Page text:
Headlines: September 4th, 2015

At least £60 billion of central government spending should be devolved to local areas over the next five years, council leaders urge today.

The Local Government Association said cities and county areas across the country are set to meet today’s preliminary devolution deadline and submit deals to the Chancellor.

Local areas are calling for greater local powers and funding for skills, housing, transport and health and social care. ‘Spending Smarter: A Shared Commitment’, the LGA’s 2015 Spending Review submission, focuses on proposals to help councils drive efficiencies, transform business rates, create a partnership between central and local government to deliver targeted skills and employment initiatives, and prioritise the radical devolution of power within England.

The LGA, which speaks for more than 370 councils in England and Wales, is now urging George Osborne to match this ambition and use the Spending Review to devolve, or hand greater local control over, at least £60 billion worth of funding down to local areas.
It argues that taking decisions closer to where people live can achieve up to £20.6 billion in potential public sector savings as well as creating at least £80 billion in economic growth and 700,000 new jobs.

Cllr Gary Porter, LGA Chairman, said: “Local people know best how to spend money and run services in their local area. Taking decisions closer to where people live is key to rebalancing the economy and improving the services which bind our communities together and protect our most vulnerable.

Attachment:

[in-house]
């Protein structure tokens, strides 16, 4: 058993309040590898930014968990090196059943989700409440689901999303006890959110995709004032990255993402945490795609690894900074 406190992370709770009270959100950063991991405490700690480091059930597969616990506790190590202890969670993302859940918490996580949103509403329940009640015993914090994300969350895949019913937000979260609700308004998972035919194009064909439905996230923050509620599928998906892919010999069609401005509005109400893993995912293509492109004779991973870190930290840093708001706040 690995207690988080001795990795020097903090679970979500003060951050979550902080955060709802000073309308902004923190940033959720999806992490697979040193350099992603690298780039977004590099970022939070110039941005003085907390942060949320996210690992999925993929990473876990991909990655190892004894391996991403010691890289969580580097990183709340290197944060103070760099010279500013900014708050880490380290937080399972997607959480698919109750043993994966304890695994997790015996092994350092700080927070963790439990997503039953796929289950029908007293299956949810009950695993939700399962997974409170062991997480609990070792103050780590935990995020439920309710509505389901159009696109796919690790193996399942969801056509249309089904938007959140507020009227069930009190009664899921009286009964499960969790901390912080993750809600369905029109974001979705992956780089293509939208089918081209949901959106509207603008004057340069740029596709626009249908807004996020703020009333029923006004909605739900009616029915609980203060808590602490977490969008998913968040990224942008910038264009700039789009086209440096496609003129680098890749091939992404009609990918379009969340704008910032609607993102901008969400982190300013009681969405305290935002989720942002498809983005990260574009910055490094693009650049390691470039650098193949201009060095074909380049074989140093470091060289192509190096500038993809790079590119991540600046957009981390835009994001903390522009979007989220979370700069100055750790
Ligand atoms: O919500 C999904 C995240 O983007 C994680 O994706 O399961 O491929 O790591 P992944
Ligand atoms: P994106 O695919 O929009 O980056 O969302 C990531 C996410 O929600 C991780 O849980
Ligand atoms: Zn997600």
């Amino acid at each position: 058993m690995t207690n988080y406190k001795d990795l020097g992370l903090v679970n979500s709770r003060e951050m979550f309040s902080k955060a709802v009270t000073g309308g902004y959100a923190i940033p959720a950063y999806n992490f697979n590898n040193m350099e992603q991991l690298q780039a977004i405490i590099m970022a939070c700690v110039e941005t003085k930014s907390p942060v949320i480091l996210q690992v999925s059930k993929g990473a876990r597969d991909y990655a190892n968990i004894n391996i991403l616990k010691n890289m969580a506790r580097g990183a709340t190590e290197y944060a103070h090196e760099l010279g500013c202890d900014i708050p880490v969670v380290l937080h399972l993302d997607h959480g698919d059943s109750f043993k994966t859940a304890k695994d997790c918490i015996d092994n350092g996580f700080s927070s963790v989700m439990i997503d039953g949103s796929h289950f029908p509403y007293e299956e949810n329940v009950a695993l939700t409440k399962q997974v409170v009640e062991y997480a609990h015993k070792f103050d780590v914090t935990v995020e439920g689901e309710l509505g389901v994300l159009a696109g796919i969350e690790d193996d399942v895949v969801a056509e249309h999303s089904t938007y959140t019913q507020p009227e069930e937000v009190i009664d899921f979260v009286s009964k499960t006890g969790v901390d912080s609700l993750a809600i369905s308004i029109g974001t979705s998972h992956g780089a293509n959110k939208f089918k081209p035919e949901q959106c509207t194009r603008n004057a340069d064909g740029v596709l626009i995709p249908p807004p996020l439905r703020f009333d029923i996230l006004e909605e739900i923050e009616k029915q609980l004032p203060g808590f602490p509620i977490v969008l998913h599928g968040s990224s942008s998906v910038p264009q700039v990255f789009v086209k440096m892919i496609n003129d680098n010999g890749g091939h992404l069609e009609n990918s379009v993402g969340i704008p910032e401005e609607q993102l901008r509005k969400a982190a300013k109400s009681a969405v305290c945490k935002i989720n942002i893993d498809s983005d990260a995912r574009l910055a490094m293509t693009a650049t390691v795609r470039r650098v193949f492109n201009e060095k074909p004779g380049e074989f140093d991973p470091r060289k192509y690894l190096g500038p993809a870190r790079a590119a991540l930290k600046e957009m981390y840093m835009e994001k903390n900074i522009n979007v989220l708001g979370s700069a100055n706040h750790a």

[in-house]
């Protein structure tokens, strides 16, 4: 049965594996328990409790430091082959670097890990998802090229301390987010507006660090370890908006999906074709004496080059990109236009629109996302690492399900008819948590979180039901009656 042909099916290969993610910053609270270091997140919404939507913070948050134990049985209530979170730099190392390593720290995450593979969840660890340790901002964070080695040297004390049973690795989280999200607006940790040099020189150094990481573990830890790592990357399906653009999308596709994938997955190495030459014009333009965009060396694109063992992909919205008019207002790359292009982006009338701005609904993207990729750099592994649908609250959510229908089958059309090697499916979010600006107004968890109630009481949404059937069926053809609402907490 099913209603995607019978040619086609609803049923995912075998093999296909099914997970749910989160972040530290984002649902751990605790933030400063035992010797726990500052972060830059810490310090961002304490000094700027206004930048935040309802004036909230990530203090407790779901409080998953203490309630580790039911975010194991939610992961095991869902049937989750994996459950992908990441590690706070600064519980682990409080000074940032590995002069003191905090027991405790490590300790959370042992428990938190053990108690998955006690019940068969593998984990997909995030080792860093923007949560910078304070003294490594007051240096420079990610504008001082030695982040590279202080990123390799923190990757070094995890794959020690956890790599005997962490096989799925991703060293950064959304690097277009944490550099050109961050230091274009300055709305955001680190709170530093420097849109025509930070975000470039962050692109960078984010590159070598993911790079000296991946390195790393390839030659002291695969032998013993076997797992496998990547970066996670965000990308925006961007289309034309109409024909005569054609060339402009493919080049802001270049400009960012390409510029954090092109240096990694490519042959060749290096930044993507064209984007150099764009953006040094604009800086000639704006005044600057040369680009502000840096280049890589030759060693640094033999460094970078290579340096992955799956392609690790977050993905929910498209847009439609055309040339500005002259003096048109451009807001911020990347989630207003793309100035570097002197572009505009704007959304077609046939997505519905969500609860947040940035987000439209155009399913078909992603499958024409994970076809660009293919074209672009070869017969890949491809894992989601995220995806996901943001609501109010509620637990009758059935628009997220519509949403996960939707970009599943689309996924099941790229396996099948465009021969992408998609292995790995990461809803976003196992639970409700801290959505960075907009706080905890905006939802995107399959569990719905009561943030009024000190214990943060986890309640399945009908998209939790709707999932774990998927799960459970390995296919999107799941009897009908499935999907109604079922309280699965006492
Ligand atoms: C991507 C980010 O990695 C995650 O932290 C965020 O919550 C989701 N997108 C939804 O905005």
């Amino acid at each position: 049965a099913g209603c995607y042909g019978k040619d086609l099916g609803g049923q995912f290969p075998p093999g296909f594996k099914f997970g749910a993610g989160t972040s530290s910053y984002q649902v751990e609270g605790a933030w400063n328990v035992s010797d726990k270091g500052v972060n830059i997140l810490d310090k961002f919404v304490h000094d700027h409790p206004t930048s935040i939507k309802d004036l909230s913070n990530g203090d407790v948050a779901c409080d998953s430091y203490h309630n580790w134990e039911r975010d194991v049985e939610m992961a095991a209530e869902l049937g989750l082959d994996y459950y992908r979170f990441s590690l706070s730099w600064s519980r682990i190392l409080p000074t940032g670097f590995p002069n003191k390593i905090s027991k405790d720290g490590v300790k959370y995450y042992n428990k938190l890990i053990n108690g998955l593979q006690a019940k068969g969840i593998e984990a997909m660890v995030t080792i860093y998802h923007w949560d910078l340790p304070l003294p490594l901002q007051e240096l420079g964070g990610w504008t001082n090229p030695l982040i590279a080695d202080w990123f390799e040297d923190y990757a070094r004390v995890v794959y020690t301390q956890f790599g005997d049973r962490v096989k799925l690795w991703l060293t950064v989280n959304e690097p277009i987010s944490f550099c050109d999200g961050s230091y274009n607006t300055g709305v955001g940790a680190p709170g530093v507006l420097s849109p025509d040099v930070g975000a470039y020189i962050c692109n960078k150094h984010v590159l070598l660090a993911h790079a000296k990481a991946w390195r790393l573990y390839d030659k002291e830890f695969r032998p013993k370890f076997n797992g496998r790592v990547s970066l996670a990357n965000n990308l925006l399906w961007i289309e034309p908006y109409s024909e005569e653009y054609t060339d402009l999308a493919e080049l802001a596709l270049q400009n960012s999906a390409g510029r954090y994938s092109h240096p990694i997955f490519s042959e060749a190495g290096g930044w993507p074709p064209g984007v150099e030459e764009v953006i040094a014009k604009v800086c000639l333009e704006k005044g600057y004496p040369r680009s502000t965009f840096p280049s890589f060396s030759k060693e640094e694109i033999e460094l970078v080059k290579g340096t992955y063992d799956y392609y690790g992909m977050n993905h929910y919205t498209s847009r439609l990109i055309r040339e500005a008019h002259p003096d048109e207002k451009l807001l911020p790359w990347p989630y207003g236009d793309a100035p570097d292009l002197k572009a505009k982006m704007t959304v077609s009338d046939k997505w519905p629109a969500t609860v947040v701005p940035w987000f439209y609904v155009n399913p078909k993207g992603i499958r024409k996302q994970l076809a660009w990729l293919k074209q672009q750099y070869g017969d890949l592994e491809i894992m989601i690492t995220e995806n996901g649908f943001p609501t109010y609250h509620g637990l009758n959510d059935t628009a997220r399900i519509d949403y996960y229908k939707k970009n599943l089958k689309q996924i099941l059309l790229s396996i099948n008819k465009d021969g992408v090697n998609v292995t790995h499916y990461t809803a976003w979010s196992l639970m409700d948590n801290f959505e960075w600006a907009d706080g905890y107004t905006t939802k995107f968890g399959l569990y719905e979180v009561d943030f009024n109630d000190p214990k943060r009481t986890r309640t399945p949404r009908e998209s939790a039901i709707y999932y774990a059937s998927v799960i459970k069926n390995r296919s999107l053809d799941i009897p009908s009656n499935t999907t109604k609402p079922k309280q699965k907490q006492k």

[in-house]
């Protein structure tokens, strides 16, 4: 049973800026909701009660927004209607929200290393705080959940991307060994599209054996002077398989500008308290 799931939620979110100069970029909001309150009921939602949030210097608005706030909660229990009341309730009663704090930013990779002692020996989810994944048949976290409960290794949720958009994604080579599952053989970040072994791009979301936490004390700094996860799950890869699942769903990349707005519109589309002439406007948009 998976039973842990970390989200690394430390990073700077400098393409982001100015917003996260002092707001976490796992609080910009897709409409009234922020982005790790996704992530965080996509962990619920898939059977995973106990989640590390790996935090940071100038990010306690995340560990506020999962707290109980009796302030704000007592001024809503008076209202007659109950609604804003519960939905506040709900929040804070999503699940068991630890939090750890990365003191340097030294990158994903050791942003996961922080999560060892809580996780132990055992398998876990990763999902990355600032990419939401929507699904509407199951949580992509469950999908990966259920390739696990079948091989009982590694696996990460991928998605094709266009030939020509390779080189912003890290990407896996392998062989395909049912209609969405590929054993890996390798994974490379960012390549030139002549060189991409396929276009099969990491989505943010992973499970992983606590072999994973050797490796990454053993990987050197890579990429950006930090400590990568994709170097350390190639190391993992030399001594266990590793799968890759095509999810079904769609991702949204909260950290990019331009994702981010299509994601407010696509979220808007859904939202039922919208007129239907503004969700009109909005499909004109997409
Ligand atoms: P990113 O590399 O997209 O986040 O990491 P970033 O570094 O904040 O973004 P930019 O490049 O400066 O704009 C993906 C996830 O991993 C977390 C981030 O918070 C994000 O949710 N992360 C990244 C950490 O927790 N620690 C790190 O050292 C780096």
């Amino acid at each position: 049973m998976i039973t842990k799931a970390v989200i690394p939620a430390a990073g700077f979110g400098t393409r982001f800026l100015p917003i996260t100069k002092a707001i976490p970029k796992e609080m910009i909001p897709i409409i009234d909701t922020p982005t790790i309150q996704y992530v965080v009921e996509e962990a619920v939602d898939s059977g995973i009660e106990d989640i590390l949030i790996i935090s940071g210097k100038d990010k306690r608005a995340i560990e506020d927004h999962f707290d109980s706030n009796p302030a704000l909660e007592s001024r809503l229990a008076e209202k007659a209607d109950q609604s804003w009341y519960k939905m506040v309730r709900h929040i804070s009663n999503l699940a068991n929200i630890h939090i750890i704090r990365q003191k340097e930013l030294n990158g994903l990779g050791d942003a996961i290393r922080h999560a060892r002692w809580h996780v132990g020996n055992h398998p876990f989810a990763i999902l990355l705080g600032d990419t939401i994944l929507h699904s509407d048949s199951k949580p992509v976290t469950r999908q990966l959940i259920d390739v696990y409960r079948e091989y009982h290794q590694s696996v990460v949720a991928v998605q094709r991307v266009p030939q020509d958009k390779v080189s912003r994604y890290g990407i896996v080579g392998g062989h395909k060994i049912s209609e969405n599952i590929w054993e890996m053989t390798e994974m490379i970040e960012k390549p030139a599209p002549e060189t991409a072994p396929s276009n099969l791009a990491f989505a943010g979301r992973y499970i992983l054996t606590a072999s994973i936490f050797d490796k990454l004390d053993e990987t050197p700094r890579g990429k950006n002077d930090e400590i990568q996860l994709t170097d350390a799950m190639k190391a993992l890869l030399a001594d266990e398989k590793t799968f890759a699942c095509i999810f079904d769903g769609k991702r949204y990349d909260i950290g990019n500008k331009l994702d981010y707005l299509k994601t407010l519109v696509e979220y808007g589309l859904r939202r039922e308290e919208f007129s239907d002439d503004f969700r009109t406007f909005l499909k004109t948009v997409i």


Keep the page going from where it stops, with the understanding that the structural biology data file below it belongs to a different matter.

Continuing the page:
“Councils and their partners have worked hard to get devolution deals in and produce innovative proposals to use public spending more effectively to meet local needs. Ministers have invited councils to continue coming forward with ambitious and innovative proposals and we hope they will maintain recent momentum over the course of the Parliament.

“In the negotiations that follow today, we urge the Government to match the ambitions shown by cities and county areas and ensure the benefits of devolution are extended to residents and businesses in all parts of the country.

“It is time to spend smarter on infrastructure to get maximum value from every public pound. This starts with a much more effective and efficient approach to investing in local growth and regeneration. With devolved decision making and funding, local areas can also better gear the skills system to tackle unemployment and underemployment and close skills gaps.

“Devolution is not an end in itself. If our public services are to survive the next five years, councils also need fairer funding alongside the freedom to pay for them.”